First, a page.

Listed below are recent posts across all of CalRecyle's blogs.
We all know the phrase “Reduce, Reuse, Recycle,” but we sometimes forget those three Rs are listed by priority. Used electronics are problematic and costly to manage and recycle, so it’s critical to consider more sustainable options. Here are a few.
Donate your old electronics to sources that will refurbish them or use them for parts. More and more E-waste recyclers are now taking part in the reuse movement and will accept items that can be refurbished or used for parts. ReUseIt Drop Box accepts re-useable laptops: Call (877) 738-7348, or visit www.earth911.org and search by county name to see regional choices. Also check out the CalRecycle search engine to find local e-waste recyclers.
Help minimize the environmental impact of e-waste by purchasing refurbished computers.
Refurbished products include electronics that were returned to a manufacturer or vendor for various reasons. Refurbished products are tested for functionality and defects before they are sold, and many come with warranties. Electronics in this group are often brand-new and were simply store returns that the customer decided they just didn’t want. Since the package was opened it has to be sold as “refurbished.” So in effect, you are purchasing a new product.
Other refurbished electronics may be older and rebuilt. Searching online provides valuable customer reviews of products and vendors and help determine how well the vendor stands behind their products through money-back guarantees and warranties. More electronics recyclers and some companies are expanding into the refurbished electronics market. Refurbished electronics can be purchased through any number of sources, both online and in some electronics stores, or even from the manufacturers directly.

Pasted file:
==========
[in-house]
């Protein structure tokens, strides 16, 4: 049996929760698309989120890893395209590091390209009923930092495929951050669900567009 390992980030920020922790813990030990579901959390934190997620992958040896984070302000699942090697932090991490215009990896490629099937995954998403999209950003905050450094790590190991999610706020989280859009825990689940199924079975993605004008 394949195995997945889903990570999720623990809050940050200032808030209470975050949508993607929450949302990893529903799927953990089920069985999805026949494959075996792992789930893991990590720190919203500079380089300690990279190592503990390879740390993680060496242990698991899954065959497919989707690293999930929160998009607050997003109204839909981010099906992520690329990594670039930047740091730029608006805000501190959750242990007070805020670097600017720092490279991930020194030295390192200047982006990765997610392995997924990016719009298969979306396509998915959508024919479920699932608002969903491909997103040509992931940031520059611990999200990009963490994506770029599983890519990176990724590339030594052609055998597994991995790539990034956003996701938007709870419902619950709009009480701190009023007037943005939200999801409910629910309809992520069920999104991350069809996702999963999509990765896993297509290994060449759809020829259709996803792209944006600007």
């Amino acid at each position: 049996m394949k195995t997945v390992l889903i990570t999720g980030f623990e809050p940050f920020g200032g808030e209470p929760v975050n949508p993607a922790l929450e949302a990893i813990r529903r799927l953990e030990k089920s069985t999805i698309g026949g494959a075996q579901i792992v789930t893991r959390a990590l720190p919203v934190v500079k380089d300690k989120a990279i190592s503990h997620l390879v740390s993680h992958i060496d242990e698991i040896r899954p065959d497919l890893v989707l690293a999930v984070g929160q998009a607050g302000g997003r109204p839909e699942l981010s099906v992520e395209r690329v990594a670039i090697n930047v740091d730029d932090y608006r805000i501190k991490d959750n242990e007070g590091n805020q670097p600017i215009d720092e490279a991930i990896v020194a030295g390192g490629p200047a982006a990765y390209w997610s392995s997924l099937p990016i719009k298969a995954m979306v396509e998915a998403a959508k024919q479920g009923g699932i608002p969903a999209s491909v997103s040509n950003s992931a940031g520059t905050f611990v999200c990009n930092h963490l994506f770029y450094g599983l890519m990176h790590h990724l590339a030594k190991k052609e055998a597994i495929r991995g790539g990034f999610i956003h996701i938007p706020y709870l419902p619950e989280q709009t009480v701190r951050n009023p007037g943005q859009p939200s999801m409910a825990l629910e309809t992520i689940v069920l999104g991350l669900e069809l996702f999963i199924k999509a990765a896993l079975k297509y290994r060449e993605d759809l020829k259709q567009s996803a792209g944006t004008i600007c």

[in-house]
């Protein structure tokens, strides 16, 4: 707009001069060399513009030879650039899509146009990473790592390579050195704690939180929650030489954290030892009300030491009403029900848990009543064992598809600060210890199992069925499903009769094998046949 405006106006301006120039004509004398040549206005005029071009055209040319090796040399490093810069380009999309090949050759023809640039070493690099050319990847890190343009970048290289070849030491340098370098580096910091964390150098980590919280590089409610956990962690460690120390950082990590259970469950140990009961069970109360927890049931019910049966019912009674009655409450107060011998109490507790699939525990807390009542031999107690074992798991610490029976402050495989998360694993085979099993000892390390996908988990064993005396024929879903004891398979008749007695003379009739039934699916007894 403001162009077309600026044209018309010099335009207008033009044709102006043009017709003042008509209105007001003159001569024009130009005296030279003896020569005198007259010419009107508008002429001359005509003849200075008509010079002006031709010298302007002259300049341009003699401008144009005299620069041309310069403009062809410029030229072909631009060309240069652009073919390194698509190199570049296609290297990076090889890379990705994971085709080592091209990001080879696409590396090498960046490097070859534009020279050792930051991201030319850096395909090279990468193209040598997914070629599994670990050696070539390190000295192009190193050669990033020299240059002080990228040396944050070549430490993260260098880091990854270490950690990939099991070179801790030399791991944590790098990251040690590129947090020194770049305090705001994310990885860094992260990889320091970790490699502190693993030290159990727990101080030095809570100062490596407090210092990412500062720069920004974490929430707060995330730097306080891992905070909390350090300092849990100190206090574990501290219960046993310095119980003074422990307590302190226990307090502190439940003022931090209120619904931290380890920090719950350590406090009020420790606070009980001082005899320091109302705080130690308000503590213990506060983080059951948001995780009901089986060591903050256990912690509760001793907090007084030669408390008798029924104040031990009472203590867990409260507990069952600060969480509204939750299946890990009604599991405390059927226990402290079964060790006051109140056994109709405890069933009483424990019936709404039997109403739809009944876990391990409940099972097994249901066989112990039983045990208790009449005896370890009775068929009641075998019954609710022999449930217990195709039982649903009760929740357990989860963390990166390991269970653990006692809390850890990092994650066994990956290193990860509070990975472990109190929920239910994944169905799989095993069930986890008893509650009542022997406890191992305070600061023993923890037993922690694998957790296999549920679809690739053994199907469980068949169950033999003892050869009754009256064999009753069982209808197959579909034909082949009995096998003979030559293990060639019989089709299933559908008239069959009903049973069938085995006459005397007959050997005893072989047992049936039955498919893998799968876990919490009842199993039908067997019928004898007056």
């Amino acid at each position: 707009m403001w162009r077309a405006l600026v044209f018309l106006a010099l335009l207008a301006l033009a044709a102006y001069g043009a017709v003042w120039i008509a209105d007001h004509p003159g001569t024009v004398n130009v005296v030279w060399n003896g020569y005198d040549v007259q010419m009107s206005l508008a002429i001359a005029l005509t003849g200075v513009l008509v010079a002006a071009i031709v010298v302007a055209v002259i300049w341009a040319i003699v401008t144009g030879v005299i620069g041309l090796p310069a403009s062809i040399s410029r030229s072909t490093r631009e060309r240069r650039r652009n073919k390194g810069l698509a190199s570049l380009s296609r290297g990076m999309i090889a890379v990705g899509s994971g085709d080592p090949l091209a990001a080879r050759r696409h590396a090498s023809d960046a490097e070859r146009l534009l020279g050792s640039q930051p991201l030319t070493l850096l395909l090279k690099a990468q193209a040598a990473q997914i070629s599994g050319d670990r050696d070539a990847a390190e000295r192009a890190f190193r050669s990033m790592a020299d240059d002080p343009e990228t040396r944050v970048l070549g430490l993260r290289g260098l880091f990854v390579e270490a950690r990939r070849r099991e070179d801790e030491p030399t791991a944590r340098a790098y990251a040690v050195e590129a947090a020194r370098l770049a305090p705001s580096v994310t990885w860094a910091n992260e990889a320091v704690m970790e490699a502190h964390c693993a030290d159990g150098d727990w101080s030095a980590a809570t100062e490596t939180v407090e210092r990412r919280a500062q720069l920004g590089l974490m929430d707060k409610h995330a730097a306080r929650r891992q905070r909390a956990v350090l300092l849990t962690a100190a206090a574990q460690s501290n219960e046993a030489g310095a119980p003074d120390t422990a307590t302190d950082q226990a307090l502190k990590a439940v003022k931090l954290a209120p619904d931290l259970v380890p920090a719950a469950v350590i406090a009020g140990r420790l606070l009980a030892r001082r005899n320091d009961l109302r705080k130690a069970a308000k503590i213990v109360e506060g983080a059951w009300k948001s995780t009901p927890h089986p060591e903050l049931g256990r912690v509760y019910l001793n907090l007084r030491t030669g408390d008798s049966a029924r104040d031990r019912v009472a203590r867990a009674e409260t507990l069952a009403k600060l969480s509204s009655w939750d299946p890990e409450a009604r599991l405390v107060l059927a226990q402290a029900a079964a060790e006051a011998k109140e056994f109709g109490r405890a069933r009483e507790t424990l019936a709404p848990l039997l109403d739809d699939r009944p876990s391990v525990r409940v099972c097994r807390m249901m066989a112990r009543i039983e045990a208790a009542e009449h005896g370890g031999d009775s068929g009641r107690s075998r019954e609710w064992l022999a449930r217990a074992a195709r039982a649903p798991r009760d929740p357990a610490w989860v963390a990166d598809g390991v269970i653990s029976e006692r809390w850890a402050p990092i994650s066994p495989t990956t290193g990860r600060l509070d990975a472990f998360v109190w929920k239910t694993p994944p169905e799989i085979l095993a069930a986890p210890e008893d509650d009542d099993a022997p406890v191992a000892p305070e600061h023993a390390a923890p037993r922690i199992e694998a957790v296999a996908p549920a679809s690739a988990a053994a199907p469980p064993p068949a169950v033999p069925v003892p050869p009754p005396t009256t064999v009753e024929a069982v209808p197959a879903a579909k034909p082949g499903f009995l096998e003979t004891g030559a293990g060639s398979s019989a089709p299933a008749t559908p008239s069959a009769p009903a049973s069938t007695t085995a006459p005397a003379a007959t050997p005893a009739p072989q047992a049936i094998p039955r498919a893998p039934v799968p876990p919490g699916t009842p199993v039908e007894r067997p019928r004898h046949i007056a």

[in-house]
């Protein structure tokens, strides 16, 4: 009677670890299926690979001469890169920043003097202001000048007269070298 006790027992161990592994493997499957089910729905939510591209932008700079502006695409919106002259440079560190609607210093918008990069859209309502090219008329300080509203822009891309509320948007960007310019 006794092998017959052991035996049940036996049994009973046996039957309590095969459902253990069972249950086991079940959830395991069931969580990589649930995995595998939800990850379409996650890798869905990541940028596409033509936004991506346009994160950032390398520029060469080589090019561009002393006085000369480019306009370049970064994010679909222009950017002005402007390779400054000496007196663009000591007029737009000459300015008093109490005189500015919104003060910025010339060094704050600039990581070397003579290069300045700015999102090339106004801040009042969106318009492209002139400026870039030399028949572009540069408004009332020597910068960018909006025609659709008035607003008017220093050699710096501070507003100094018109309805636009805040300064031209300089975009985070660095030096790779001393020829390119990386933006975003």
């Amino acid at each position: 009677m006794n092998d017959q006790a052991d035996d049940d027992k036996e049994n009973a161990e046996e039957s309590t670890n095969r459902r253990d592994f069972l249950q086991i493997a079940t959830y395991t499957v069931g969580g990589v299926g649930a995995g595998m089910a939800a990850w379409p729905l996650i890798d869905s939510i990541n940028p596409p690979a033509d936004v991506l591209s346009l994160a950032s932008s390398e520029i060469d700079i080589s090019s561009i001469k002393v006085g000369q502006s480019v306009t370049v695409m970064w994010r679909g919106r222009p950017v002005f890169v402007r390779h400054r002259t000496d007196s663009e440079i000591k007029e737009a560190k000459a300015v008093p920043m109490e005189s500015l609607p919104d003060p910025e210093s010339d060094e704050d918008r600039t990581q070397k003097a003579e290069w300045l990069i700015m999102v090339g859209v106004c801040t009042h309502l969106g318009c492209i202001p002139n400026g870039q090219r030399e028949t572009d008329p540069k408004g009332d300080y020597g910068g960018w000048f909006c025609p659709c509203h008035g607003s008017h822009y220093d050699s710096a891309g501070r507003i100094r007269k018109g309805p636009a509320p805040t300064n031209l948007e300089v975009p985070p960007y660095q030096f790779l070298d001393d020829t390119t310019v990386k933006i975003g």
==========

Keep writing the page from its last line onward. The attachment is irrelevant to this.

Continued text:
I purchased a refurbished laptop six years ago that came with a 90-day warranty. I installed larger memory chips, also available online. It still works great, and I saved a lot of money!
Fix Them Yourself
There is a growing movement to fix electronics yourself. Many communities hold fix-it clinics. They are a lot of fun, and they provide an opportunity for tech-minded folks to volunteer time and support the community and learn along the way. A leader in the self-repair arena is IFIXIT, “the free repair guide for everything, written by everyone.” It contains instructions, tools, tips, and much more on how to fix almost any electronic device.
Any of these choices will help save valuable resources and prevent the landfilling of used electronics that can be refurbished instead. Buying refurbished also makes use of the existing products and prevents the negative environmental impacts created by the manufacture of new components and devices. Even if a device can’t be fully refurbished, some of the components could be harvested for reuse in other devices.
Remember: refurbish over recycle—it’s the higher use of the planet’s resources!Posted on In the Loop by Jim Madden, CalRecycle on May 13, 2019